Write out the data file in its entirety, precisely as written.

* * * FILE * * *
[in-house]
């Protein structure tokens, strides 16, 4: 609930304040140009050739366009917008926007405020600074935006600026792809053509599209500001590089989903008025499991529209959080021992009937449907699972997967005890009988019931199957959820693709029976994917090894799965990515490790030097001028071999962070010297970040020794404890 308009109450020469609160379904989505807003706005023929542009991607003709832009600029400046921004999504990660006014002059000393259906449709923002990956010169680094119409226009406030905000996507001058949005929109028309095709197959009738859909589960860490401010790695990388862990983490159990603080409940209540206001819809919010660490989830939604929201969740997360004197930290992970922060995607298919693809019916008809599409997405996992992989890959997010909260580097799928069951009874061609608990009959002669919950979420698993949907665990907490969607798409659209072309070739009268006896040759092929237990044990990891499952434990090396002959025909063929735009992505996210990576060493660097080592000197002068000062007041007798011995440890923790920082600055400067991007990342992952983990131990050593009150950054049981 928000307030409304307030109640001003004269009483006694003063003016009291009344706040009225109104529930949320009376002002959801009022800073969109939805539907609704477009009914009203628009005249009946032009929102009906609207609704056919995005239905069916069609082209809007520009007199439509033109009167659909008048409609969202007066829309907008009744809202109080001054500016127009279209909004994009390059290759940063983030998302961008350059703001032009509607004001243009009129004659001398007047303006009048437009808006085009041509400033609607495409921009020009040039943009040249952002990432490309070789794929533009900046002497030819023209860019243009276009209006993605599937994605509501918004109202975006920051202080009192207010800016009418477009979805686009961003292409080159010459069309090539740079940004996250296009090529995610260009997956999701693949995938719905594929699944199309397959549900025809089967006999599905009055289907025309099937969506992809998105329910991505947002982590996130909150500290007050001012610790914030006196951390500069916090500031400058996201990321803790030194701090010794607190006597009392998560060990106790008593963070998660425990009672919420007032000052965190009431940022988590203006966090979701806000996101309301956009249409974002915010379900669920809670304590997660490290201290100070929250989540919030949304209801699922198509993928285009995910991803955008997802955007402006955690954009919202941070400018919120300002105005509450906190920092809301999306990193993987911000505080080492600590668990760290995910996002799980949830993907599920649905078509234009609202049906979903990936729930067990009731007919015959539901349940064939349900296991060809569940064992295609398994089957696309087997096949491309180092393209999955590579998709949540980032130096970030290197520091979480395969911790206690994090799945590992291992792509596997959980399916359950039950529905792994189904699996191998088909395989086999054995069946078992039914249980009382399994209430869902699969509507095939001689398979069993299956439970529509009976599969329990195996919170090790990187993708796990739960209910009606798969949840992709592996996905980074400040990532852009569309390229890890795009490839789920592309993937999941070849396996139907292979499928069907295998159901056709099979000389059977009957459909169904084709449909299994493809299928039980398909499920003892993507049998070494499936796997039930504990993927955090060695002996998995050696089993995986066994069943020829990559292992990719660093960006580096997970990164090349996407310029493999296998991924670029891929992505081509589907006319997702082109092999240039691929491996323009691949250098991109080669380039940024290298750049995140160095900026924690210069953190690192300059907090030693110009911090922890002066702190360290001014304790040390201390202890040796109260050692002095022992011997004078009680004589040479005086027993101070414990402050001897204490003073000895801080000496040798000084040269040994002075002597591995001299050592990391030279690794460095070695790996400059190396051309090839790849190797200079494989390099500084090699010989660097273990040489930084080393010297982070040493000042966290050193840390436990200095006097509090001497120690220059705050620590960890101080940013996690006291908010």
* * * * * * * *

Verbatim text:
[in-house]
């Protein structure tokens, strides 16, 4: 609930304040140009050739366009917008926007405020600074935006600026792809053509599209500001590089989903008025499991529209959080021992009937449907699972997967005890009988019931199957959820693709029976994917090894799965990515490790030097001028071999962070010297970040020794404890 308009109450020469609160379904989505807003706005023929542009991607003709832009600029400046921004999504990660006014002059000393259906449709923002990956010169680094119409226009406030905000996507001058949005929109028309095709197959009738859909589960860490401010790695990388862990983490159990603080409940209540206001819809919010660490989830939604929201969740997360004197930290992970922060995607298919693809019916008809599409997405996992992989890959997010909260580097799928069951009874061609608990009959002669919950979420698993949907665990907490969607798409659209072309070739009268006896040759092929237990044990990891499952434990090396002959025909063929735009992505996210990576060493660097080592000197002068000062007041007798011995440890923790920082600055400067991007990342992952983990131990050593009150950054049981 928000307030409304307030109640001003004269009483006694003063003016009291009344706040009225109104529930949320009376002002959801009022800073969109939805539907609704477009009914009203628009005249009946032009929102009906609207609704056919995005239905069916069609082209809007520009007199439509033109009167659909008048409609969202007066829309907008009744809202109080001054500016127009279209909004994009390059290759940063983030998302961008350059703001032009509607004001243009009129004659001398007047303006009048437009808006085009041509400033609607495409921009020009040039943009040249952002990432490309070789794929533009900046002497030819023209860019243009276009209006993605599937994605509501918004109202975006920051202080009192207010800016009418477009979805686009961003292409080159010459069309090539740079940004996250296009090529995610260009997956999701693949995938719905594929699944199309397959549900025809089967006999599905009055289907025309099937969506992809998105329910991505947002982590996130909150500290007050001012610790914030006196951390500069916090500031400058996201990321803790030194701090010794607190006597009392998560060990106790008593963070998660425990009672919420007032000052965190009431940022988590203006966090979701806000996101309301956009249409974002915010379900669920809670304590997660490290201290100070929250989540919030949304209801699922198509993928285009995910991803955008997802955007402006955690954009919202941070400018919120300002105005509450906190920092809301999306990193993987911000505080080492600590668990760290995910996002799980949830993907599920649905078509234009609202049906979903990936729930067990009731007919015959539901349940064939349900296991060809569940064992295609398994089957696309087997096949491309180092393209999955590579998709949540980032130096970030290197520091979480395969911790206690994090799945590992291992792509596997959980399916359950039950529905792994189904699996191998088909395989086999054995069946078992039914249980009382399994209430869902699969509507095939001689398979069993299956439970529509009976599969329990195996919170090790990187993708796990739960209910009606798969949840992709592996996905980074400040990532852009569309390229890890795009490839789920592309993937999941070849396996139907292979499928069907295998159901056709099979000389059977009957459909169904084709449909299994493809299928039980398909499920003892993507049998070494499936796997039930504990993927955090060695002996998995050696089993995986066994069943020829990559292992990719660093960006580096997970990164090349996407310029493999296998991924670029891929992505081509589907006319997702082109092999240039691929491996323009691949250098991109080669380039940024290298750049995140160095900026924690210069953190690192300059907090030693110009911090922890002066702190360290001014304790040390201390202890040796109260050692002095022992011997004078009680004589040479005086027993101070414990402050001897204490003073000895801080000496040798000084040269040994002075002597591995001299050592990391030279690794460095070695790996400059190396051309090839790849190797200079494989390099500084090699010989660097273990040489930084080393010297982070040493000042966290050193840390436990200095006097509090001497120690220059705050620590960890101080940013996690006291908010």